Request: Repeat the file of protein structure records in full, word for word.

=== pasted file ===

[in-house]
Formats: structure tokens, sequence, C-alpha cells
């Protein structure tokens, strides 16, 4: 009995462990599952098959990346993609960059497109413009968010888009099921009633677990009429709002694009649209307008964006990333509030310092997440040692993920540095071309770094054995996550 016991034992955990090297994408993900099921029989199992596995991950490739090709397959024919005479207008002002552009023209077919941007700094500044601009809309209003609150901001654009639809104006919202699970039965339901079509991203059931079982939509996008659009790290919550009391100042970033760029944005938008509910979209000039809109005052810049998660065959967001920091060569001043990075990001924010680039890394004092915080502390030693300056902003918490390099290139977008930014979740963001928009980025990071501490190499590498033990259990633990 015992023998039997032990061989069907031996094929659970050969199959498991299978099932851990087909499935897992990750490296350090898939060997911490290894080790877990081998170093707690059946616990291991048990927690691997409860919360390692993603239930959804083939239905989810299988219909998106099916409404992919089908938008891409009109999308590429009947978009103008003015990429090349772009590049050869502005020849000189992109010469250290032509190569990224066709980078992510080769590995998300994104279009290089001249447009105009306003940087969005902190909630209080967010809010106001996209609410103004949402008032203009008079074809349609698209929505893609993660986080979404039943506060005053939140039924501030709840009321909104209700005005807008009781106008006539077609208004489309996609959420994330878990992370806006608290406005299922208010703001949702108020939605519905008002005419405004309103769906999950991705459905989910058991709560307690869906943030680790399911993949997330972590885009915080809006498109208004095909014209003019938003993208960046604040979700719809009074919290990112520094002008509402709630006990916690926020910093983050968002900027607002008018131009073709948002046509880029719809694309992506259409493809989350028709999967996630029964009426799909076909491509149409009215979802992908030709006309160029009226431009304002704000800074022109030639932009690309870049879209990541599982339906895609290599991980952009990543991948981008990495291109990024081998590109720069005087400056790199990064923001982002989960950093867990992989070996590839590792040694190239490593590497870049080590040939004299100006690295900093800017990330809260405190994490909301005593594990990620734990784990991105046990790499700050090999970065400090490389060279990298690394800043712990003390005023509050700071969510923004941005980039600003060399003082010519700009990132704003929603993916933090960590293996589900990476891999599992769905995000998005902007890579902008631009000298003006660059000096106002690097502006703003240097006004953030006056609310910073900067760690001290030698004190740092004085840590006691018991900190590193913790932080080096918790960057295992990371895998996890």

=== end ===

[in-house]
Formats: structure tokens, sequence, C-alpha cells
């Protein structure tokens, strides 16, 4: 009995462990599952098959990346993609960059497109413009968010888009099921009633677990009429709002694009649209307008964006990333509030310092997440040692993920540095071309770094054995996550 016991034992955990090297994408993900099921029989199992596995991950490739090709397959024919005479207008002002552009023209077919941007700094500044601009809309209003609150901001654009639809104006919202699970039965339901079509991203059931079982939509996008659009790290919550009391100042970033760029944005938008509910979209000039809109005052810049998660065959967001920091060569001043990075990001924010680039890394004092915080502390030693300056902003918490390099290139977008930014979740963001928009980025990071501490190499590498033990259990633990 015992023998039997032990061989069907031996094929659970050969199959498991299978099932851990087909499935897992990750490296350090898939060997911490290894080790877990081998170093707690059946616990291991048990927690691997409860919360390692993603239930959804083939239905989810299988219909998106099916409404992919089908938008891409009109999308590429009947978009103008003015990429090349772009590049050869502005020849000189992109010469250290032509190569990224066709980078992510080769590995998300994104279009290089001249447009105009306003940087969005902190909630209080967010809010106001996209609410103004949402008032203009008079074809349609698209929505893609993660986080979404039943506060005053939140039924501030709840009321909104209700005005807008009781106008006539077609208004489309996609959420994330878990992370806006608290406005299922208010703001949702108020939605519905008002005419405004309103769906999950991705459905989910058991709560307690869906943030680790399911993949997330972590885009915080809006498109208004095909014209003019938003993208960046604040979700719809009074919290990112520094002008509402709630006990916690926020910093983050968002900027607002008018131009073709948002046509880029719809694309992506259409493809989350028709999967996630029964009426799909076909491509149409009215979802992908030709006309160029009226431009304002704000800074022109030639932009690309870049879209990541599982339906895609290599991980952009990543991948981008990495291109990024081998590109720069005087400056790199990064923001982002989960950093867990992989070996590839590792040694190239490593590497870049080590040939004299100006690295900093800017990330809260405190994490909301005593594990990620734990784990991105046990790499700050090999970065400090490389060279990298690394800043712990003390005023509050700071969510923004941005980039600003060399003082010519700009990132704003929603993916933090960590293996589900990476891999599992769905995000998005902007890579902008631009000298003006660059000096106002690097502006703003240097006004953030006056609310910073900067760690001290030698004190740092004085840590006691018991900190590193913790932080080096918790960057295992990371895998996890």